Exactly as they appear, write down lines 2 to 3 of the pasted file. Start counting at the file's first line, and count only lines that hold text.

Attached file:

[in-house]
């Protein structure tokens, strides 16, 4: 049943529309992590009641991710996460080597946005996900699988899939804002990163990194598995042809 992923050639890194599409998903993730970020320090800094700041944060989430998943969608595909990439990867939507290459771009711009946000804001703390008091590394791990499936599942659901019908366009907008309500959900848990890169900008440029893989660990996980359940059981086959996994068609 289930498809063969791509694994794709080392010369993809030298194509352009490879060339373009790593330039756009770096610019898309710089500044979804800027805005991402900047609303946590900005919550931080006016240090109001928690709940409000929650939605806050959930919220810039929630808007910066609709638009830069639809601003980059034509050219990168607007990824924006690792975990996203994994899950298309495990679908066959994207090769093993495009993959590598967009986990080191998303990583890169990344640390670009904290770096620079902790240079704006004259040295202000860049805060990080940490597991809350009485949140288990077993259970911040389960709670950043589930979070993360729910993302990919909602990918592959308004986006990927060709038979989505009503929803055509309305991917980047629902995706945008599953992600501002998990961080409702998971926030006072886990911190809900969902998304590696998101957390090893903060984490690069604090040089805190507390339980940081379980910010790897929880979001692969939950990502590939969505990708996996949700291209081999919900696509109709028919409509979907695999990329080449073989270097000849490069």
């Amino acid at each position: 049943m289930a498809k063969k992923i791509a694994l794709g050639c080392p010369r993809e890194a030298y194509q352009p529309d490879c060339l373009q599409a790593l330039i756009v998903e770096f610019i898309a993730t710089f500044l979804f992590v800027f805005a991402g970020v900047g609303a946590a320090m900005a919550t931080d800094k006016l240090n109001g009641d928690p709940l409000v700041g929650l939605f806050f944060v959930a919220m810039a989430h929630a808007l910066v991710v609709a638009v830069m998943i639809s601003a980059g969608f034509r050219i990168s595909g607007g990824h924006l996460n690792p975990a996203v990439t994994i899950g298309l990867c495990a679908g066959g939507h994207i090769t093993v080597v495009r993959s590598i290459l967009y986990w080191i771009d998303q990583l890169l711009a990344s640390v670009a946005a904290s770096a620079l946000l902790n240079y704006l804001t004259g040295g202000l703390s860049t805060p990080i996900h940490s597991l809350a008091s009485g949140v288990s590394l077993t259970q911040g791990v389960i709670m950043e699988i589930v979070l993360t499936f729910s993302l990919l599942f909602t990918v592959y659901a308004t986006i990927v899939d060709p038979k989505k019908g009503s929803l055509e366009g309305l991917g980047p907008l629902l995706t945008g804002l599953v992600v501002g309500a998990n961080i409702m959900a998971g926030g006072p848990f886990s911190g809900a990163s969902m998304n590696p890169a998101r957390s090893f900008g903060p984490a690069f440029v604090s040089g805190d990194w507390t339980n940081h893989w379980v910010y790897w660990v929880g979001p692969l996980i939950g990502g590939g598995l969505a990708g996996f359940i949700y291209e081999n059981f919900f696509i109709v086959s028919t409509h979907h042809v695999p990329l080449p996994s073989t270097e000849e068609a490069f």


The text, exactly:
């Protein structure tokens, strides 16, 4: 049943529309992590009641991710996460080597946005996900699988899939804002990163990194598995042809 992923050639890194599409998903993730970020320090800094700041944060989430998943969608595909990439990867939507290459771009711009946000804001703390008091590394791990499936599942659901019908366009907008309500959900848990890169900008440029893989660990996980359940059981086959996994068609 289930498809063969791509694994794709080392010369993809030298194509352009490879060339373009790593330039756009770096610019898309710089500044979804800027805005991402900047609303946590900005919550931080006016240090109001928690709940409000929650939605806050959930919220810039929630808007910066609709638009830069639809601003980059034509050219990168607007990824924006690792975990996203994994899950298309495990679908066959994207090769093993495009993959590598967009986990080191998303990583890169990344640390670009904290770096620079902790240079704006004259040295202000860049805060990080940490597991809350009485949140288990077993259970911040389960709670950043589930979070993360729910993302990919909602990918592959308004986006990927060709038979989505009503929803055509309305991917980047629902995706945008599953992600501002998990961080409702998971926030006072886990911190809900969902998304590696998101957390090893903060984490690069604090040089805190507390339980940081379980910010790897929880979001692969939950990502590939969505990708996996949700291209081999919900696509109709028919409509979907695999990329080449073989270097000849490069």
């Amino acid at each position: 049943m289930a498809k063969k992923i791509a694994l794709g050639c080392p010369r993809e890194a030298y194509q352009p529309d490879c060339l373009q599409a790593l330039i756009v998903e770096f610019i898309a993730t710089f500044l979804f992590v800027f805005a991402g970020v900047g609303a946590a320090m900005a919550t931080d800094k006016l240090n109001g009641d928690p709940l409000v700041g929650l939605f806050f944060v959930a919220m810039a989430h929630a808007l910066v991710v609709a638009v830069m998943i639809s601003a980059g969608f034509r050219i990168s595909g607007g990824h924006l996460n690792p975990a996203v990439t994994i899950g298309l990867c495990a679908g066959g939507h994207i090769t093993v080597v495009r993959s590598i290459l967009y986990w080191i771009d998303q990583l890169l711009a990344s640390v670009a946005a904290s770096a620079l946000l902790n240079y704006l804001t004259g040295g202000l703390s860049t805060p990080i996900h940490s597991l809350a008091s009485g949140v288990s590394l077993t259970q911040g791990v389960i709670m950043e699988i589930v979070l993360t499936f729910s993302l990919l599942f909602t990918v592959y659901a308004t986006i990927v899939d060709p038979k989505k019908g009503s929803l055509e366009g309305l991917g980047p907008l629902l995706t945008g804002l599953v992600v501002g309500a998990n961080i409702m959900a998971g926030g006072p848990f886990s911190g809900a990163s969902m998304n590696p890169a998101r957390s090893f900008g903060p984490a690069f440029v604090s040089g805190d990194w507390t339980n940081h893989w379980v910010y790897w660990v929880g979001p692969l996980i939950g990502g590939g598995l969505a990708g996996f359940i949700y291209e081999n059981f919900f696509i109709v086959s028919t409509h979907h042809v695999p990329l080449p996994s073989t270097e000849e068609a490069f």